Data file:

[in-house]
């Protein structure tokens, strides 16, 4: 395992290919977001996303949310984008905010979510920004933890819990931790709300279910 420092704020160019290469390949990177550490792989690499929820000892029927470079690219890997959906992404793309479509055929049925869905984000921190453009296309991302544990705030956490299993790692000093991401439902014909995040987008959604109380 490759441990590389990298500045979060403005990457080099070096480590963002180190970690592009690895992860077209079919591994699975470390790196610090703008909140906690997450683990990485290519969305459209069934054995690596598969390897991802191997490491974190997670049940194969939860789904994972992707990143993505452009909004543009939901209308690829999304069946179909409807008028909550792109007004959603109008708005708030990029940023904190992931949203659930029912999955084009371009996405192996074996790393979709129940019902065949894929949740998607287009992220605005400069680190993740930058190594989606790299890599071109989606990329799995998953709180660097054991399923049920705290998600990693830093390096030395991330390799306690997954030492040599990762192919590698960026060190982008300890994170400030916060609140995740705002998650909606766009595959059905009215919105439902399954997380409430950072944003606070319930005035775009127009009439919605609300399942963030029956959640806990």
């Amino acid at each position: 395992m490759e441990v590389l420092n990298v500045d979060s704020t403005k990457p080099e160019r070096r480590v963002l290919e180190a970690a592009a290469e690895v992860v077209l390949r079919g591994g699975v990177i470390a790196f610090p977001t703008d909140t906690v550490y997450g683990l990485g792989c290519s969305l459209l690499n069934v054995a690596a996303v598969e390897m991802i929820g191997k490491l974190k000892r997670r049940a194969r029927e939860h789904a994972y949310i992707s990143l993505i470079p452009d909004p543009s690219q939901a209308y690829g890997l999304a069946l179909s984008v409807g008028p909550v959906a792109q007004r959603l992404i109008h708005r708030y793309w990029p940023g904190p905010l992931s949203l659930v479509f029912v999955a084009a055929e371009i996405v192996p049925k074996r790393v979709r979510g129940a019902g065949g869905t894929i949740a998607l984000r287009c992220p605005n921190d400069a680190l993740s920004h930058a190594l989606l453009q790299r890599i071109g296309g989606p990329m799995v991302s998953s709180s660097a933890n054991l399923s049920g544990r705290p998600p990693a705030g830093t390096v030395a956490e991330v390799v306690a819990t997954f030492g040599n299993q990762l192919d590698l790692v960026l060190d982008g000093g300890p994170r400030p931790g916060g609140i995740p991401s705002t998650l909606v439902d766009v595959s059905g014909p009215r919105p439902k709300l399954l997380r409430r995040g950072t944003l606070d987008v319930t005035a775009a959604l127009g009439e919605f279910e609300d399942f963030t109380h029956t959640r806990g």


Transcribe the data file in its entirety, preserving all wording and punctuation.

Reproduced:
[in-house]
């Protein structure tokens, strides 16, 4: 395992290919977001996303949310984008905010979510920004933890819990931790709300279910 420092704020160019290469390949990177550490792989690499929820000892029927470079690219890997959906992404793309479509055929049925869905984000921190453009296309991302544990705030956490299993790692000093991401439902014909995040987008959604109380 490759441990590389990298500045979060403005990457080099070096480590963002180190970690592009690895992860077209079919591994699975470390790196610090703008909140906690997450683990990485290519969305459209069934054995690596598969390897991802191997490491974190997670049940194969939860789904994972992707990143993505452009909004543009939901209308690829999304069946179909409807008028909550792109007004959603109008708005708030990029940023904190992931949203659930029912999955084009371009996405192996074996790393979709129940019902065949894929949740998607287009992220605005400069680190993740930058190594989606790299890599071109989606990329799995998953709180660097054991399923049920705290998600990693830093390096030395991330390799306690997954030492040599990762192919590698960026060190982008300890994170400030916060609140995740705002998650909606766009595959059905009215919105439902399954997380409430950072944003606070319930005035775009127009009439919605609300399942963030029956959640806990």
């Amino acid at each position: 395992m490759e441990v590389l420092n990298v500045d979060s704020t403005k990457p080099e160019r070096r480590v963002l290919e180190a970690a592009a290469e690895v992860v077209l390949r079919g591994g699975v990177i470390a790196f610090p977001t703008d909140t906690v550490y997450g683990l990485g792989c290519s969305l459209l690499n069934v054995a690596a996303v598969e390897m991802i929820g191997k490491l974190k000892r997670r049940a194969r029927e939860h789904a994972y949310i992707s990143l993505i470079p452009d909004p543009s690219q939901a209308y690829g890997l999304a069946l179909s984008v409807g008028p909550v959906a792109q007004r959603l992404i109008h708005r708030y793309w990029p940023g904190p905010l992931s949203l659930v479509f029912v999955a084009a055929e371009i996405v192996p049925k074996r790393v979709r979510g129940a019902g065949g869905t894929i949740a998607l984000r287009c992220p605005n921190d400069a680190l993740s920004h930058a190594l989606l453009q790299r890599i071109g296309g989606p990329m799995v991302s998953s709180s660097a933890n054991l399923s049920g544990r705290p998600p990693a705030g830093t390096v030395a956490e991330v390799v306690a819990t997954f030492g040599n299993q990762l192919d590698l790692v960026l060190d982008g000093g300890p994170r400030p931790g916060g609140i995740p991401s705002t998650l909606v439902d766009v595959s059905g014909p009215r919105p439902k709300l399954l997380r409430r995040g950072t944003l606070d987008v319930t005035a775009a959604l127009g009439e919605f279910e609300d399942f963030t109380h029956t959640r806990g």